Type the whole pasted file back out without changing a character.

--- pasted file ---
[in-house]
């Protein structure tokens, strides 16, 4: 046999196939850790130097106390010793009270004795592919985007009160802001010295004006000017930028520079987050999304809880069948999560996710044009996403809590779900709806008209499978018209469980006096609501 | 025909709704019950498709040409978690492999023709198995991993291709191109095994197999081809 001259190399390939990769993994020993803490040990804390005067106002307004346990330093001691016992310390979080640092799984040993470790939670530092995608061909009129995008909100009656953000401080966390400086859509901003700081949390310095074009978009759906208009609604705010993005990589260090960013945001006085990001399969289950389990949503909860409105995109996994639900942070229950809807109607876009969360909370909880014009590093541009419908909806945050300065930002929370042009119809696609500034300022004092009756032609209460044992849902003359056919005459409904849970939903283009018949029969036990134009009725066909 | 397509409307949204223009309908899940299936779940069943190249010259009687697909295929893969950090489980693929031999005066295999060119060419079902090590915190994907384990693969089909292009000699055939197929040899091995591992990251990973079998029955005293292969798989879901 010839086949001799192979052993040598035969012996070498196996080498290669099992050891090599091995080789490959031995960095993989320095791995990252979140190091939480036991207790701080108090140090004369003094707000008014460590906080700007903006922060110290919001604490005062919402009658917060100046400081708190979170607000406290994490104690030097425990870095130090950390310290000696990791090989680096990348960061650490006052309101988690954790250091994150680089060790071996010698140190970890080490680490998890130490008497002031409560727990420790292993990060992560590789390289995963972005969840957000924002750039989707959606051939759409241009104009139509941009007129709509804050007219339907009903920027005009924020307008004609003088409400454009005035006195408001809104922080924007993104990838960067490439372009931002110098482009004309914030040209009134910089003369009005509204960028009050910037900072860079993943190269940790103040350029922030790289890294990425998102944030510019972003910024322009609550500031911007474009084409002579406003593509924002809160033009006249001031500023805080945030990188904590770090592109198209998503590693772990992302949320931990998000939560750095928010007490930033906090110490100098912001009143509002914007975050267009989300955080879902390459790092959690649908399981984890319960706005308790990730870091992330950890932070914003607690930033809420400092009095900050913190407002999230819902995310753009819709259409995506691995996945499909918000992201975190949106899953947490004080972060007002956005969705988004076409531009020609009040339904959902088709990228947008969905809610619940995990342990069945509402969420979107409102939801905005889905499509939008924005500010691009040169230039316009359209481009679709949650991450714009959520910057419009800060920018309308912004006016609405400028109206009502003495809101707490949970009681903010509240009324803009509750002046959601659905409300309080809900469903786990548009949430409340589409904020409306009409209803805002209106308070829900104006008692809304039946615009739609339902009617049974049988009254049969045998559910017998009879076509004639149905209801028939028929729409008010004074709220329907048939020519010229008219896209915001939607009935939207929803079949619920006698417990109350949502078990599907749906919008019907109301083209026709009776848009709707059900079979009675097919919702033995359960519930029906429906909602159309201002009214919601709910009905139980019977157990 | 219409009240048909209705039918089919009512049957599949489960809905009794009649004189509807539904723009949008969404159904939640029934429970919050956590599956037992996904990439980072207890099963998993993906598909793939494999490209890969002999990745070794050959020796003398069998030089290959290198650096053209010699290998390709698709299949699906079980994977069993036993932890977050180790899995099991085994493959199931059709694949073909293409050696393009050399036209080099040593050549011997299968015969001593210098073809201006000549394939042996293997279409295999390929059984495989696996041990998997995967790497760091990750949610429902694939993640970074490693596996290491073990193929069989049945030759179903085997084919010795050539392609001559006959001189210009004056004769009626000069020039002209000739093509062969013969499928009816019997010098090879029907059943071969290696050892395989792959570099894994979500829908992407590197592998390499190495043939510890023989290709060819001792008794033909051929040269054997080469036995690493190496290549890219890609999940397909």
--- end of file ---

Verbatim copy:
[in-house]
């Protein structure tokens, strides 16, 4: 046999196939850790130097106390010793009270004795592919985007009160802001010295004006000017930028520079987050999304809880069948999560996710044009996403809590779900709806008209499978018209469980006096609501 | 025909709704019950498709040409978690492999023709198995991993291709191109095994197999081809 001259190399390939990769993994020993803490040990804390005067106002307004346990330093001691016992310390979080640092799984040993470790939670530092995608061909009129995008909100009656953000401080966390400086859509901003700081949390310095074009978009759906208009609604705010993005990589260090960013945001006085990001399969289950389990949503909860409105995109996994639900942070229950809807109607876009969360909370909880014009590093541009419908909806945050300065930002929370042009119809696609500034300022004092009756032609209460044992849902003359056919005459409904849970939903283009018949029969036990134009009725066909 | 397509409307949204223009309908899940299936779940069943190249010259009687697909295929893969950090489980693929031999005066295999060119060419079902090590915190994907384990693969089909292009000699055939197929040899091995591992990251990973079998029955005293292969798989879901 010839086949001799192979052993040598035969012996070498196996080498290669099992050891090599091995080789490959031995960095993989320095791995990252979140190091939480036991207790701080108090140090004369003094707000008014460590906080700007903006922060110290919001604490005062919402009658917060100046400081708190979170607000406290994490104690030097425990870095130090950390310290000696990791090989680096990348960061650490006052309101988690954790250091994150680089060790071996010698140190970890080490680490998890130490008497002031409560727990420790292993990060992560590789390289995963972005969840957000924002750039989707959606051939759409241009104009139509941009007129709509804050007219339907009903920027005009924020307008004609003088409400454009005035006195408001809104922080924007993104990838960067490439372009931002110098482009004309914030040209009134910089003369009005509204960028009050910037900072860079993943190269940790103040350029922030790289890294990425998102944030510019972003910024322009609550500031911007474009084409002579406003593509924002809160033009006249001031500023805080945030990188904590770090592109198209998503590693772990992302949320931990998000939560750095928010007490930033906090110490100098912001009143509002914007975050267009989300955080879902390459790092959690649908399981984890319960706005308790990730870091992330950890932070914003607690930033809420400092009095900050913190407002999230819902995310753009819709259409995506691995996945499909918000992201975190949106899953947490004080972060007002956005969705988004076409531009020609009040339904959902088709990228947008969905809610619940995990342990069945509402969420979107409102939801905005889905499509939008924005500010691009040169230039316009359209481009679709949650991450714009959520910057419009800060920018309308912004006016609405400028109206009502003495809101707490949970009681903010509240009324803009509750002046959601659905409300309080809900469903786990548009949430409340589409904020409306009409209803805002209106308070829900104006008692809304039946615009739609339902009617049974049988009254049969045998559910017998009879076509004639149905209801028939028929729409008010004074709220329907048939020519010229008219896209915001939607009935939207929803079949619920006698417990109350949502078990599907749906919008019907109301083209026709009776848009709707059900079979009675097919919702033995359960519930029906429906909602159309201002009214919601709910009905139980019977157990 | 219409009240048909209705039918089919009512049957599949489960809905009794009649004189509807539904723009949008969404159904939640029934429970919050956590599956037992996904990439980072207890099963998993993906598909793939494999490209890969002999990745070794050959020796003398069998030089290959290198650096053209010699290998390709698709299949699906079980994977069993036993932890977050180790899995099991085994493959199931059709694949073909293409050696393009050399036209080099040593050549011997299968015969001593210098073809201006000549394939042996293997279409295999390929059984495989696996041990998997995967790497760091990750949610429902694939993640970074490693596996290491073990193929069989049945030759179903085997084919010795050539392609001559006959001189210009004056004769009626000069020039002209000739093509062969013969499928009816019997010098090879029907059943071969290696050892395989792959570099894994979500829908992407590197592998390499190495043939510890023989290709060819001792008794033909051929040269054997080469036995690493190496290549890219890609999940397909």